2013 Reserve Shiraz
2016 Estate Shiraz
2015 Estate Merlot
2012 Estate Merlot – Limited Museum Release
2017 Rosé – NEW Limited Release
Mixed White & Red Dozen
2016 Verdelho – NEW Release
Mixed Red Dozen
Mixed Verdelho & Shiraz Dozen
Mixed Range Dozen
2015 Verdelho – End of Vintage
Our commitment is to enabling you to experience our valley’s terroir when you taste and enjoy our wines. It is this natural connection – from our land to your wine glass, that we strive to share with you.
Terroir comes from the Latin terra meaning earth. Our terroir is the expression of a whole suite of factors. In essence it’s shaped by our ancient granitic soils, temperate climate, abundant wild yeasts, healthy ecosystems and sustainable practices.
We invite you to enjoy with us our hand-crafted wines. As you do so, you might like to consider the factors contributing to our terroir.
Geo-physical and biological factors associated with terroir
- Location: Latitude 36°S and Longitude 145°W.
- Topography: Gentle north facing slopes are at a 280 to 300 metre elevation
- Strathbogie Ranges soils: Ancient acidic soils are of granitic origin. Multi-layered, predominantly sandy loam top-soils overlay clay sub-soils.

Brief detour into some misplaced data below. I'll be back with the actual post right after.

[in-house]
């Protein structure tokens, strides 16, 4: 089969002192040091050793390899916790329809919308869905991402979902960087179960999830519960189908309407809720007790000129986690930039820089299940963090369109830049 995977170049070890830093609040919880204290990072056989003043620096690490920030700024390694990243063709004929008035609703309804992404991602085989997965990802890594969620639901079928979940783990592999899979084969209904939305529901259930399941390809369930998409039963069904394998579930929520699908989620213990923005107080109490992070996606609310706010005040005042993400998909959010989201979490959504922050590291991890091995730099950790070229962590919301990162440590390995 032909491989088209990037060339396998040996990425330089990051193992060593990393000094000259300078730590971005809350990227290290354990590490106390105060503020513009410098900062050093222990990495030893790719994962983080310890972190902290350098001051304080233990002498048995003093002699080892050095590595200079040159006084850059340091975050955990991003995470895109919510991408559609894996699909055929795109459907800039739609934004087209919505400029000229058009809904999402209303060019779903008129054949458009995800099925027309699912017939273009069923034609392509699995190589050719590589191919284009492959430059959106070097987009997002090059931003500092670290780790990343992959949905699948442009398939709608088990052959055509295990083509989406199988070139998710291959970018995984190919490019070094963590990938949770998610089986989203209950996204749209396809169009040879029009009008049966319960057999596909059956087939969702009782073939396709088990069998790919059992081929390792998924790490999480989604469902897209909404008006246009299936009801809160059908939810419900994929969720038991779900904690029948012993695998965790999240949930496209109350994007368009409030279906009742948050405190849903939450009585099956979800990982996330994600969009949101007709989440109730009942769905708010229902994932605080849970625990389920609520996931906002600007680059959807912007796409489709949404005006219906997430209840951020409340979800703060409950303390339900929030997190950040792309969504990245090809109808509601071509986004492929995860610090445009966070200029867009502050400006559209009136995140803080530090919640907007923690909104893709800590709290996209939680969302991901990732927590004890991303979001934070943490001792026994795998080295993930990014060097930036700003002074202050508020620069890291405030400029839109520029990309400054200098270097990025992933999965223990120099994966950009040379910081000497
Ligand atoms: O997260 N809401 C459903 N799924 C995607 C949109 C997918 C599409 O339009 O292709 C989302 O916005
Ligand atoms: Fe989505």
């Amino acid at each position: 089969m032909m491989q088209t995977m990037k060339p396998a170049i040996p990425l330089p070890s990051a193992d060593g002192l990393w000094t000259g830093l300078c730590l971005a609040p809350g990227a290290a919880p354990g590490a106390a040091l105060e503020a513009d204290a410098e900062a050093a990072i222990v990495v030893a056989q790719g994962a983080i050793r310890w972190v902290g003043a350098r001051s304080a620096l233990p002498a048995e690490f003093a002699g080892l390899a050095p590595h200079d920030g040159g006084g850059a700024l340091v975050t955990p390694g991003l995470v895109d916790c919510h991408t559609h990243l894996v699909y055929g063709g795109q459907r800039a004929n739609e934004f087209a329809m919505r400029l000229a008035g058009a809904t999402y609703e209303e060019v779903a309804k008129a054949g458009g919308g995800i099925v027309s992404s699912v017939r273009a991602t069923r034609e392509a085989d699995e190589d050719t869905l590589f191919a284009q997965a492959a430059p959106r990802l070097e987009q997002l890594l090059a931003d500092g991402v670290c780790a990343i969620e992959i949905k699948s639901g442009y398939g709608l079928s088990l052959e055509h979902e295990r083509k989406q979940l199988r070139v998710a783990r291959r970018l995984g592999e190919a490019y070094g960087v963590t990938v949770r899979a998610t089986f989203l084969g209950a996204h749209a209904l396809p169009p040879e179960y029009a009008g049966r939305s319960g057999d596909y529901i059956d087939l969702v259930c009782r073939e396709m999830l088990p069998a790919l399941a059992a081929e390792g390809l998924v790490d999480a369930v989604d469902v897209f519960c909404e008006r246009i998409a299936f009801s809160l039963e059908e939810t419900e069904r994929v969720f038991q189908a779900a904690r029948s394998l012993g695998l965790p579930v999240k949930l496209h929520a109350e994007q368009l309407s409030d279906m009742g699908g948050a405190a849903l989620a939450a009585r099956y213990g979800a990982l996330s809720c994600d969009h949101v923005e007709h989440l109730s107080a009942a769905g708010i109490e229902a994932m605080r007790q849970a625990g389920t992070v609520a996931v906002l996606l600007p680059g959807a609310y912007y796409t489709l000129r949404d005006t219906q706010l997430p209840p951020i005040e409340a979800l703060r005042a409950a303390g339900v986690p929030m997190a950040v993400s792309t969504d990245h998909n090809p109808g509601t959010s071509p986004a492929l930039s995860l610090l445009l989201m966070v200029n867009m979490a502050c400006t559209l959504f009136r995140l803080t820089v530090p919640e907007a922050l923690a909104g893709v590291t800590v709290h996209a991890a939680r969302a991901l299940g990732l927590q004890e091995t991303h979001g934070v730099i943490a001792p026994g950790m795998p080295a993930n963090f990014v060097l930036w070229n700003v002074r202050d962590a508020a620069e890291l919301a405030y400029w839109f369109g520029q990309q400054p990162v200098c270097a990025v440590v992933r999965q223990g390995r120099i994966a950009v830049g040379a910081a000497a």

- Mediterranean climate: Winters are cool and moist, while summer days are generally long and very warm, but followed by cooler nights. The length of the ripening season and number of sunshine hours give grapes the opportunity to develop full-fruit flavours. Seasonal variations make each vintage different in interesting ways.
- Healthy ecosystems and biodiversity corridors: The vineyards are surrounded by native flora bio-corridor networks. These are enhancing the wellbeing and vibrancy of the vines and restoring and sustaining healthy ecosystems, soil and water. An added joy is the way in which the bio-corridor networks are now attracting and supporting a great diversity of birds and other native creatures in the valley.
Viticultural and winemaking practices associated with terroir
The guiding principle for our viticulture is health – of vines, soil, water and ecosystems. The principle underpinning our wine-making is ‘maximum care but minimum interference’ . These sound practices and techniques result in structured, complex elegant wines that express the true flavours of the fruit varietals and of our terroir.
- Hand-tending: Vines are carefully tended by hand – one by one;
- Low yields: Cropping is kept at very low yields. This enables each individual vine to concentrate its energies on generating more intense and complex flavours across just a few berries.
- Oaks for the reds: All our reds enjoy a generous time either on French or American oak. It’s the winemaker’s decision as to which oak is used for the Estate reds, based on which he believes will best bring out natural flavours in a particular vintage. Reds remain on oak for up to 24 months while Reserve Shiraz luxuriates on French oak for several extra months. This helps give greater complexity and depth and to bring out the soft, subtle vanillin flavours still further.